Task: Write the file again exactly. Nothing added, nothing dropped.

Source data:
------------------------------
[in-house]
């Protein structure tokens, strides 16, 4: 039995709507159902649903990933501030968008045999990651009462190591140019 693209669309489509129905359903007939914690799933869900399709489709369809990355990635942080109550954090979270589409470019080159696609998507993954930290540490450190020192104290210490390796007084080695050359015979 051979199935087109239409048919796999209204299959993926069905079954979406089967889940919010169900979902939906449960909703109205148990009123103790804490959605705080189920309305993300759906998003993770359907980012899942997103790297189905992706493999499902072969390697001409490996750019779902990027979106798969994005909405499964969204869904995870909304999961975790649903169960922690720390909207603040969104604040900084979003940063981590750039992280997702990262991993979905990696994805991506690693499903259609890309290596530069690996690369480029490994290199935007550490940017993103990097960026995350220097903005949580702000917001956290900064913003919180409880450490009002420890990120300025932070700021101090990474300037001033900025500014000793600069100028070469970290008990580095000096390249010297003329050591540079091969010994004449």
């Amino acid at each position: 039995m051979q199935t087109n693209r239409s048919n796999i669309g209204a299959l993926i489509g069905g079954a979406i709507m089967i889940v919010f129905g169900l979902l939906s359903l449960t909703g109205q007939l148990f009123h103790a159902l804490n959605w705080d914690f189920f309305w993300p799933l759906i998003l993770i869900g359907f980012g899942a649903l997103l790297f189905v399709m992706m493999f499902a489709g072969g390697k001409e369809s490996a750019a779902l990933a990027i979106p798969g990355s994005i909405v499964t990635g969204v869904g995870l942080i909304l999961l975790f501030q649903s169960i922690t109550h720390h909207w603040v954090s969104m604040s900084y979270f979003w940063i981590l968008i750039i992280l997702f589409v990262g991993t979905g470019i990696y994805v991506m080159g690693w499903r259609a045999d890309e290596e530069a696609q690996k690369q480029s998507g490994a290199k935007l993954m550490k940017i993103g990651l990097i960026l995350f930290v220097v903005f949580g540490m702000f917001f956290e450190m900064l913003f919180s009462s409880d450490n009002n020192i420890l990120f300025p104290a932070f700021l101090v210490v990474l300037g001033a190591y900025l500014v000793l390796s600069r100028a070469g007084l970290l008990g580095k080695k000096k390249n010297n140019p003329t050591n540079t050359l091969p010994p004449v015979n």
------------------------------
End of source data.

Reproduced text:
[in-house]
């Protein structure tokens, strides 16, 4: 039995709507159902649903990933501030968008045999990651009462190591140019 693209669309489509129905359903007939914690799933869900399709489709369809990355990635942080109550954090979270589409470019080159696609998507993954930290540490450190020192104290210490390796007084080695050359015979 051979199935087109239409048919796999209204299959993926069905079954979406089967889940919010169900979902939906449960909703109205148990009123103790804490959605705080189920309305993300759906998003993770359907980012899942997103790297189905992706493999499902072969390697001409490996750019779902990027979106798969994005909405499964969204869904995870909304999961975790649903169960922690720390909207603040969104604040900084979003940063981590750039992280997702990262991993979905990696994805991506690693499903259609890309290596530069690996690369480029490994290199935007550490940017993103990097960026995350220097903005949580702000917001956290900064913003919180409880450490009002420890990120300025932070700021101090990474300037001033900025500014000793600069100028070469970290008990580095000096390249010297003329050591540079091969010994004449």
């Amino acid at each position: 039995m051979q199935t087109n693209r239409s048919n796999i669309g209204a299959l993926i489509g069905g079954a979406i709507m089967i889940v919010f129905g169900l979902l939906s359903l449960t909703g109205q007939l148990f009123h103790a159902l804490n959605w705080d914690f189920f309305w993300p799933l759906i998003l993770i869900g359907f980012g899942a649903l997103l790297f189905v399709m992706m493999f499902a489709g072969g390697k001409e369809s490996a750019a779902l990933a990027i979106p798969g990355s994005i909405v499964t990635g969204v869904g995870l942080i909304l999961l975790f501030q649903s169960i922690t109550h720390h909207w603040v954090s969104m604040s900084y979270f979003w940063i981590l968008i750039i992280l997702f589409v990262g991993t979905g470019i990696y994805v991506m080159g690693w499903r259609a045999d890309e290596e530069a696609q690996k690369q480029s998507g490994a290199k935007l993954m550490k940017i993103g990651l990097i960026l995350f930290v220097v903005f949580g540490m702000f917001f956290e450190m900064l913003f919180s009462s409880d450490n009002n020192i420890l990120f300025p104290a932070f700021l101090v210490v990474l300037g001033a190591y900025l500014v000793l390796s600069r100028a070469g007084l970290l008990g580095k080695k000096k390249n010297n140019p003329t050591n540079t050359l091969p010994p004449v015979n």